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Daughter of the Blood by Anne Bishop
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Daughter of the Blood

by Anne Bishop

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2,244732,857 (4.11)121
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Showing 1-5 of 72 (next | show all)
UAU. Verdadeiramente original e avassalador. Ler isto do ponto de vista masculino é muito marcante pois retrata uma sociedade de feiticeiras e raínhas que têm os seus consortes como joguetes para o seu prazer e uso.
O mundo é dominado por territórios com raínhas por território. O intrigante acaba por ser as joías que cada pessoa tem e o poder que essas joías lhe dão, pois existe uma joía de direito por progenitura e a joía conquistada após uma determinada cerimónia.
O livro inicia-se descrevendo uma sociedade completamente corrompida e manipulada pelas diferentes raínhas nos diferentes territórios e a revelação de que virá uma feiticeira que poderá ser encarada como salvação para uns e perda de dominância e poder para as raínhas actuais.
A leitura prendeu-me mais a partir do meio para a frente quando comecei a identificar-me mais com os personagens e a perceber os diferentes níveis de viagens e de poderes que as joías podem transmitir a cada indivíduo.
A personagem de Jaenelle é fantástica bem como todas que giram à volta dela e desperta a curiosidade para perceber o que se vai passar.

O que é muito surpreendente é a linguagem e descritivos por vezes brutais que esta fantasia utiliza e nos atira para realidades muito dolorosas da nossa sociedade real. ( )
  bruc79 | Jul 31, 2015 |
Daughter of the Blood by Anne Bishop is the first book in her Black Jewels series and this is definitely not a gentle tale nor is it one for the squeamish as there are violated children, male sex slaves and witches with warped sexual appetites inhabiting these pages. It is however, a richly imagined, vividly drawn world peopled with powerful, spellbinding characters.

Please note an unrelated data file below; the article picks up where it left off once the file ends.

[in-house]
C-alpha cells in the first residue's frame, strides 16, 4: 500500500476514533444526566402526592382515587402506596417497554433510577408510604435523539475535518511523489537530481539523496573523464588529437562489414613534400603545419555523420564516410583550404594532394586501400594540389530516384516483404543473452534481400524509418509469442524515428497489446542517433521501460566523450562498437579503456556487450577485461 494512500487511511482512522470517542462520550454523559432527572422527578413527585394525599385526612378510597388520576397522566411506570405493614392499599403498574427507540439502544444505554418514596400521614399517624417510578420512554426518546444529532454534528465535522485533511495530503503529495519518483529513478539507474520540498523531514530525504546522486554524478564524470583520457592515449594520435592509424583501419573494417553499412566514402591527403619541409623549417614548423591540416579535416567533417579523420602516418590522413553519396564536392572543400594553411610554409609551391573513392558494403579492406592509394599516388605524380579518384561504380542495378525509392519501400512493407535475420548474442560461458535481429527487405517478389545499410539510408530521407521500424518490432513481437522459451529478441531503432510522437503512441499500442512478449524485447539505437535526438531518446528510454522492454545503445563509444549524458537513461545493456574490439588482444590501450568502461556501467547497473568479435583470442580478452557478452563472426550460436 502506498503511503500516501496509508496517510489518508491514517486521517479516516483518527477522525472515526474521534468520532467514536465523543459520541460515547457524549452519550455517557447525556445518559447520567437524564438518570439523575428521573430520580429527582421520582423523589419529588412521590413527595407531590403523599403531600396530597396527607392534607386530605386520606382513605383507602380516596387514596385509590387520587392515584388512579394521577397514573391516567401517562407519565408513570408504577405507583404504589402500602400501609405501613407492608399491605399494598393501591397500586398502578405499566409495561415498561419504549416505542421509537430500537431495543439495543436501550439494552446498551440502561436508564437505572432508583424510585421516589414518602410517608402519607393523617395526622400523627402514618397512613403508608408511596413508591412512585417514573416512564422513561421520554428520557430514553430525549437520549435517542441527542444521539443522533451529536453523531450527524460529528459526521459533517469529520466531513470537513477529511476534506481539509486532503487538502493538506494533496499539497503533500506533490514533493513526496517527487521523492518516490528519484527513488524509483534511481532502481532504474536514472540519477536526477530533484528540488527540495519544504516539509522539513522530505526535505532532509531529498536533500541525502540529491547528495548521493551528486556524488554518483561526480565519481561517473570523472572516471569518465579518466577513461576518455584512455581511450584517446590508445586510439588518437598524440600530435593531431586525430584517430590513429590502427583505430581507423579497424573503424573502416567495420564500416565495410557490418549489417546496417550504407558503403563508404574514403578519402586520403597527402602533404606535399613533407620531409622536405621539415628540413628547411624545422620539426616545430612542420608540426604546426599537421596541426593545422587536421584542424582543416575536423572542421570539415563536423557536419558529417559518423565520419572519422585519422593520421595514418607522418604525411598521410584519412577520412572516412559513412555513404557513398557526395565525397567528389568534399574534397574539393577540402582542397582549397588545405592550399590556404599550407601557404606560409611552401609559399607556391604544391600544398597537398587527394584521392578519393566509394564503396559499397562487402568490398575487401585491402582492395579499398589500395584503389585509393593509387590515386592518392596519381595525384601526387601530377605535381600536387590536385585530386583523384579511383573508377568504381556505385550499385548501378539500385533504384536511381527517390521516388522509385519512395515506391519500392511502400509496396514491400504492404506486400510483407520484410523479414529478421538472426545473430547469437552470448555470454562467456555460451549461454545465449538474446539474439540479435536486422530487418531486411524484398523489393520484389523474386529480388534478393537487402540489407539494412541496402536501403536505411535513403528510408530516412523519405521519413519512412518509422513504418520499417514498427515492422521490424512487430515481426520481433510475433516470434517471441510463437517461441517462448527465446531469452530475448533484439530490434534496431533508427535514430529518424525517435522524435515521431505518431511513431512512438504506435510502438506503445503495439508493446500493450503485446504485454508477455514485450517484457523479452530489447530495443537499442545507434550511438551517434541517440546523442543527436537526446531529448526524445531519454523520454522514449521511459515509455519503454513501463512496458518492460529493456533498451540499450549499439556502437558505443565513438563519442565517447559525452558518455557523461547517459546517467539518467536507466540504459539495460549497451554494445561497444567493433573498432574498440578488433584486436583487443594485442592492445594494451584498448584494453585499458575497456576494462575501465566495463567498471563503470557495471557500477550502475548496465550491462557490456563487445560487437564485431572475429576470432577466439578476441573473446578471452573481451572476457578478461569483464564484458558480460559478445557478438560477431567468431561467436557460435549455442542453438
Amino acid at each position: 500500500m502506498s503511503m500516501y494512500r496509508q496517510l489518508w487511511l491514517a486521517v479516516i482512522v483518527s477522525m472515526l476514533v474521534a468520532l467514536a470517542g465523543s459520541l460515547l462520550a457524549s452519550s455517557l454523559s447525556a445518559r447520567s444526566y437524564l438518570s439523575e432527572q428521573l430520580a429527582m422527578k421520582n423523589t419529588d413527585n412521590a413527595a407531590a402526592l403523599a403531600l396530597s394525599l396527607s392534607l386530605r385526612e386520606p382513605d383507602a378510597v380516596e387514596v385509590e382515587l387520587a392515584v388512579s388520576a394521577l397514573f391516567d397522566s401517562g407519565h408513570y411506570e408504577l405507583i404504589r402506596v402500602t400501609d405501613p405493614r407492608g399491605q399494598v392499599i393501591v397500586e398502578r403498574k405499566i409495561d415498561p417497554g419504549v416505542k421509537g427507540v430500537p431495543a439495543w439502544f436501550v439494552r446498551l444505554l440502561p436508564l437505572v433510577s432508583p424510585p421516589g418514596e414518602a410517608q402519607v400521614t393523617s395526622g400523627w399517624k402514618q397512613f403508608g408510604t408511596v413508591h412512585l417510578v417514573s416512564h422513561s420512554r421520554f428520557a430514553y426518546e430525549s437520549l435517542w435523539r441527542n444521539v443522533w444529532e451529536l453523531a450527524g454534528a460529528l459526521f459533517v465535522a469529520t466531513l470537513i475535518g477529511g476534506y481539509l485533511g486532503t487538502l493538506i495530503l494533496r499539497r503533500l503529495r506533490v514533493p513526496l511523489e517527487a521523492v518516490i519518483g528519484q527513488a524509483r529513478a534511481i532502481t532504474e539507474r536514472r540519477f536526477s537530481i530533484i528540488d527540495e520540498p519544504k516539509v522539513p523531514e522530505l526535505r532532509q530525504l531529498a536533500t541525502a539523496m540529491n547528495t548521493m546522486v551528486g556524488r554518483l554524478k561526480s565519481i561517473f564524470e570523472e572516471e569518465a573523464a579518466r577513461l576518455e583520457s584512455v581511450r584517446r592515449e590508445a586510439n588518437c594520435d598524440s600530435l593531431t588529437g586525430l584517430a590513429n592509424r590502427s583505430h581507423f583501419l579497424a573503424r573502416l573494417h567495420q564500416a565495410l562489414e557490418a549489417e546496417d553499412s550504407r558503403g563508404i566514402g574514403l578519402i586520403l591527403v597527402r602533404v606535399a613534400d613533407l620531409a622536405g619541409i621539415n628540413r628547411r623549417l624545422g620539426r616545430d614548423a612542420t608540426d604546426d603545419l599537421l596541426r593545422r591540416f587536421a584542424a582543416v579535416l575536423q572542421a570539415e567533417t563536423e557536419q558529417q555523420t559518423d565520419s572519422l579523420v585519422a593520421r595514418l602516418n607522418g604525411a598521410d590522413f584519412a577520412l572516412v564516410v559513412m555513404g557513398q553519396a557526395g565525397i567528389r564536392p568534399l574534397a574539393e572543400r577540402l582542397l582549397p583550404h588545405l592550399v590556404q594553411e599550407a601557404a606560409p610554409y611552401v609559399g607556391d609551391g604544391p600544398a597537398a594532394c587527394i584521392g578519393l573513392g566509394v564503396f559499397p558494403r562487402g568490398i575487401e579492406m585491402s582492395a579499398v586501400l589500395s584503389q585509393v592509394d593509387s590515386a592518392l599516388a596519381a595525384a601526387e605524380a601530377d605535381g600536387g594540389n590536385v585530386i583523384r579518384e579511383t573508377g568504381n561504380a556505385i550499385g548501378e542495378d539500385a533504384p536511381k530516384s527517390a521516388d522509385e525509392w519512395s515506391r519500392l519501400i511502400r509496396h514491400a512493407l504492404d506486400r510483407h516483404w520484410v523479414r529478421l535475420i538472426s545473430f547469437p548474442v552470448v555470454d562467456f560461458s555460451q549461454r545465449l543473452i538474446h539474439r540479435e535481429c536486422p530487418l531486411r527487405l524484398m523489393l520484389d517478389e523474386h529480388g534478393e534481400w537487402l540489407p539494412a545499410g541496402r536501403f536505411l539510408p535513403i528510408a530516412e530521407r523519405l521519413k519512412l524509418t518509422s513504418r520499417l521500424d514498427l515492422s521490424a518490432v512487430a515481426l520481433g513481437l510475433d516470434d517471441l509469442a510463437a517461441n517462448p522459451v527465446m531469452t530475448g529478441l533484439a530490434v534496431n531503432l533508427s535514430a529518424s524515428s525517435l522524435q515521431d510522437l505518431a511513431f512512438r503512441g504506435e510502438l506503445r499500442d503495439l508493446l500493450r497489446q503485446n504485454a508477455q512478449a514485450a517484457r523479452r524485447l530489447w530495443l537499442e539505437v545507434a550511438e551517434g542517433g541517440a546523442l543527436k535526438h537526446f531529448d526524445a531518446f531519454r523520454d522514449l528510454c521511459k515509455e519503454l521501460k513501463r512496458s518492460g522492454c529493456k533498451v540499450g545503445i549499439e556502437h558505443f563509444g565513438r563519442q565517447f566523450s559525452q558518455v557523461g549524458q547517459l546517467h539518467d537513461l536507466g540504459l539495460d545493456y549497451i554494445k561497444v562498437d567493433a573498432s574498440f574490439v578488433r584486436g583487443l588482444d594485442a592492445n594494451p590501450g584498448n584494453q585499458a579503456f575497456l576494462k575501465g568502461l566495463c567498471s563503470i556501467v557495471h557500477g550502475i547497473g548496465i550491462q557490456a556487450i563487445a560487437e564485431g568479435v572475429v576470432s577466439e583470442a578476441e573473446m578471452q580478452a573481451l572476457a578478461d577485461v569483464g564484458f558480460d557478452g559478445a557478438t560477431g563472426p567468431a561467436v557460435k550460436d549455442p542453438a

The author has woven an erotic story of prophecy and magic about a young girl, Jaenelle, who appears to be destined to be the one Witch Queen that could take control of this world and turn it away from the evil path it is currently on. The powerful Lord of Hell, Saetan, is both teacher and supporter but he cannot protect her in the living world. His estranged living sons, Daemon and Lucivar, who have endured many years of hardship and torture themselves, also want to protect and serve, but this young girl, the living myth who could be the saviour, has enchanted these men and they have a hard time controlling her, but protect her they must as there are many who do not wish this child to grow up.

I found the book a little confusing at the beginning, but once I got the characters straight and understood the dark principles of this world, I was drawn into this complex story. The characters who at first seemed very grim and cold, warmed as the story developed and by mid-book I was totally hooked by the story. This is the first book and it definitely seems to be setting the style and tone of the series, and believe me the tone is dark and sensual, with touches of corruption, abuse of power, and sexual depravity. [Daughter of the Blood] is a book that both shocks and seduces. I have fallen victim to it’s spell and now must continue on with the series. ( )
  DeltaQueen50 | May 13, 2015 |
YA nonsense stuff. Weird eyes and odd names abound. The intro (or prologue) in first person didn't actually put me off at first: it was written competently enough. The third person narrative, oddly, did. Info dumps in strange, skewed paragraphs. Almost too much information all at once, with not a lot being said.

Also, why can't you call it a penis? "Organ." ( )
  Xleptodactylous | Apr 7, 2015 |
I received a copy from Netgalley.

There are some books you know you were going to love from first page, for me this was one of those books. This is one of the darkest, most disturbing fantasy novels I have read in a long time and I absolutely loved it from start to finish. About a week after I got ,approval from Netgalley and started reading I found it in bookshop and got a paperback copy as well I loved it that much.

I couldn't recap the plot for the life of me. Densely layered and complex world building and a variety of even more complexed fleshed out characters, brilliantly dark and intense. This is not a comfortable read at all in some parts. Some parts of this book are nauseating in their violence and debauchery. There is an undercurrent of sexual tension that runs through out certain parts of the narrative that is as frightening and it is fascinating. Despite the darkness and uncomfortable themes in the book, the narrative is utterly absorbing and gripping.